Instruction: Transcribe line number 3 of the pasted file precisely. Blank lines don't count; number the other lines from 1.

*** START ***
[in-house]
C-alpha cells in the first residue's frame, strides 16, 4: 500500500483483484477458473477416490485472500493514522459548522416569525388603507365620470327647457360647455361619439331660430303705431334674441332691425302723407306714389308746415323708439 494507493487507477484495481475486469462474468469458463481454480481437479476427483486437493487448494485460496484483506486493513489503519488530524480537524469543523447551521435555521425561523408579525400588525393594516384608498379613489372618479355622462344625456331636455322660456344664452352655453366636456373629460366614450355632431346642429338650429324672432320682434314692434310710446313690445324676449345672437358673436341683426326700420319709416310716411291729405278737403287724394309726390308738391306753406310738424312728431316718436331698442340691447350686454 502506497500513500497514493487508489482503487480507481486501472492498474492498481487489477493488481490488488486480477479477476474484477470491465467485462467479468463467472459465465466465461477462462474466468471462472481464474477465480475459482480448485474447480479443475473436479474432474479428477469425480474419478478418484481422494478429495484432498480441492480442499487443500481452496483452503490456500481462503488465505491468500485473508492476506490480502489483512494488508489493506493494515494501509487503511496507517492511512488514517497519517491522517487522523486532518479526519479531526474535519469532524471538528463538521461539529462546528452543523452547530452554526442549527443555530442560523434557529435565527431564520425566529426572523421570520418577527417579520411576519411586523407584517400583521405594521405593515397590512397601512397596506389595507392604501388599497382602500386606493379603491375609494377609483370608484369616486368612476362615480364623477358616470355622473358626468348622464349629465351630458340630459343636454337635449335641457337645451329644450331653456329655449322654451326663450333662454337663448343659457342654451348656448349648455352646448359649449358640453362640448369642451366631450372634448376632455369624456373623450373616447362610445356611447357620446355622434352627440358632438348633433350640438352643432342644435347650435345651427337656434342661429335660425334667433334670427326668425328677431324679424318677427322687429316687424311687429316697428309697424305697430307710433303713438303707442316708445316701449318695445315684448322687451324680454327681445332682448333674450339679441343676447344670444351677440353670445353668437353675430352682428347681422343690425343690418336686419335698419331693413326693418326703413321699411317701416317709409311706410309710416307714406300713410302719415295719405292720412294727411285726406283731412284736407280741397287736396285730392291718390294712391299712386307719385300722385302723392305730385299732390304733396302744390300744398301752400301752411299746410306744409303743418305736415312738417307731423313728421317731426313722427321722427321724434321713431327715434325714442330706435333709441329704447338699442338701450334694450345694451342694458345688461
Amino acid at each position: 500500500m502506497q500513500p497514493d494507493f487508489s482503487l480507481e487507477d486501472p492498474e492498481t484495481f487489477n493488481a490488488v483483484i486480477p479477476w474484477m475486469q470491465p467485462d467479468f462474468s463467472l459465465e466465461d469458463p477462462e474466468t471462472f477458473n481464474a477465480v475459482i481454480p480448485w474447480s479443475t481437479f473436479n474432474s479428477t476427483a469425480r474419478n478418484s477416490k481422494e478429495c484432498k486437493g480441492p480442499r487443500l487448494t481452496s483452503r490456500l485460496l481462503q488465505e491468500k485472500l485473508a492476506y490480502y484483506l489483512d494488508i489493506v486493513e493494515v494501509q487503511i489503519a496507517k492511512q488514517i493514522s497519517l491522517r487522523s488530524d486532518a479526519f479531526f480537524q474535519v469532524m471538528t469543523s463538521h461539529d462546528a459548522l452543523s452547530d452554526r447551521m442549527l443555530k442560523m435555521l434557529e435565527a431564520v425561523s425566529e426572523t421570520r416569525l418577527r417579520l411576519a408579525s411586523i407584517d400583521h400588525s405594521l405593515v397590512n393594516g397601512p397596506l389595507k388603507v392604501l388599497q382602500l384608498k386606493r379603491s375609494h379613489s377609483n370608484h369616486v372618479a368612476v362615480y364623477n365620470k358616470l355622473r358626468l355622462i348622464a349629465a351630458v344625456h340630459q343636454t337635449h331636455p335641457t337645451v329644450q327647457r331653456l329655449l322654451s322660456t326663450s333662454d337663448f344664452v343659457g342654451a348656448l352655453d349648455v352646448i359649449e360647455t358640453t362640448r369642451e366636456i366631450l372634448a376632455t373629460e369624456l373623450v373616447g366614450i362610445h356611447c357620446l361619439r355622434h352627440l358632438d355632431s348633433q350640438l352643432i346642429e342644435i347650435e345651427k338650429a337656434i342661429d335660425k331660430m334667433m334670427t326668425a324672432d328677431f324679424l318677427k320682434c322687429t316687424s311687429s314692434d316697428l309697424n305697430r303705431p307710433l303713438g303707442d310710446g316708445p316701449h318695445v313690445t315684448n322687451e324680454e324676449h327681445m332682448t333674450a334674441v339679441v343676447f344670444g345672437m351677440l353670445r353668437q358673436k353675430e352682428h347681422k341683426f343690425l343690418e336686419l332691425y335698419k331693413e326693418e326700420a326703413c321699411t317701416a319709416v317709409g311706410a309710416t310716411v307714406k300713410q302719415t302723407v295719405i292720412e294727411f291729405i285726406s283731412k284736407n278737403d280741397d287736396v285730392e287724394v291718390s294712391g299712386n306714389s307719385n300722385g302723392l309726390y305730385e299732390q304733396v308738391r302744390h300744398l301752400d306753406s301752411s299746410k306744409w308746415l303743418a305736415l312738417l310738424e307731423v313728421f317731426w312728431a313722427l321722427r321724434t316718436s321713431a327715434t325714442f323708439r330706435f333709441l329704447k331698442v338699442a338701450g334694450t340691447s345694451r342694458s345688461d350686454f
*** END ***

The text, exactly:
Amino acid at each position: 500500500m502506497q500513500p497514493d494507493f487508489s482503487l480507481e487507477d486501472p492498474e492498481t484495481f487489477n493488481a490488488v483483484i486480477p479477476w474484477m475486469q470491465p467485462d467479468f462474468s463467472l459465465e466465461d469458463p477462462e474466468t471462472f477458473n481464474a477465480v475459482i481454480p480448485w474447480s479443475t481437479f473436479n474432474s479428477t476427483a469425480r474419478n478418484s477416490k481422494e478429495c484432498k486437493g480441492p480442499r487443500l487448494t481452496s483452503r490456500l485460496l481462503q488465505e491468500k485472500l485473508a492476506y490480502y484483506l489483512d494488508i489493506v486493513e493494515v494501509q487503511i489503519a496507517k492511512q488514517i493514522s497519517l491522517r487522523s488530524d486532518a479526519f479531526f480537524q474535519v469532524m471538528t469543523s463538521h461539529d462546528a459548522l452543523s452547530d452554526r447551521m442549527l443555530k442560523m435555521l434557529e435565527a431564520v425561523s425566529e426572523t421570520r416569525l418577527r417579520l411576519a408579525s411586523i407584517d400583521h400588525s405594521l405593515v397590512n393594516g397601512p397596506l389595507k388603507v392604501l388599497q382602500l384608498k386606493r379603491s375609494h379613489s377609483n370608484h369616486v372618479a368612476v362615480y364623477n365620470k358616470l355622473r358626468l355622462i348622464a349629465a351630458v344625456h340630459q343636454t337635449h331636455p335641457t337645451v329644450q327647457r331653456l329655449l322654451s322660456t326663450s333662454d337663448f344664452v343659457g342654451a348656448l352655453d349648455v352646448i359649449e360647455t358640453t362640448r369642451e366636456i366631450l372634448a376632455t373629460e369624456l373623450v373616447g366614450i362610445h356611447c357620446l361619439r355622434h352627440l358632438d355632431s348633433q350640438l352643432i346642429e342644435i347650435e345651427k338650429a337656434i342661429d335660425k331660430m334667433m334670427t326668425a324672432d328677431f324679424l318677427k320682434c322687429t316687424s311687429s314692434d316697428l309697424n305697430r303705431p307710433l303713438g303707442d310710446g316708445p316701449h318695445v313690445t315684448n322687451e324680454e324676449h327681445m332682448t333674450a334674441v339679441v343676447f344670444g345672437m351677440l353670445r353668437q358673436k353675430e352682428h347681422k341683426f343690425l343690418e336686419l332691425y335698419k331693413e326693418e326700420a326703413c321699411t317701416a319709416v317709409g311706410a309710416t310716411v307714406k300713410q302719415t302723407v295719405i292720412e294727411f291729405i285726406s283731412k284736407n278737403d280741397d287736396v285730392e287724394v291718390s294712391g299712386n306714389s307719385n300722385g302723392l309726390y305730385e299732390q304733396v308738391r302744390h300744398l301752400d306753406s301752411s299746410k306744409w308746415l303743418a305736415l312738417l310738424e307731423v313728421f317731426w312728431a313722427l321722427r321724434t316718436s321713431a327715434t325714442f323708439r330706435f333709441l329704447k331698442v338699442a338701450g334694450t340691447s345694451r342694458s345688461d350686454f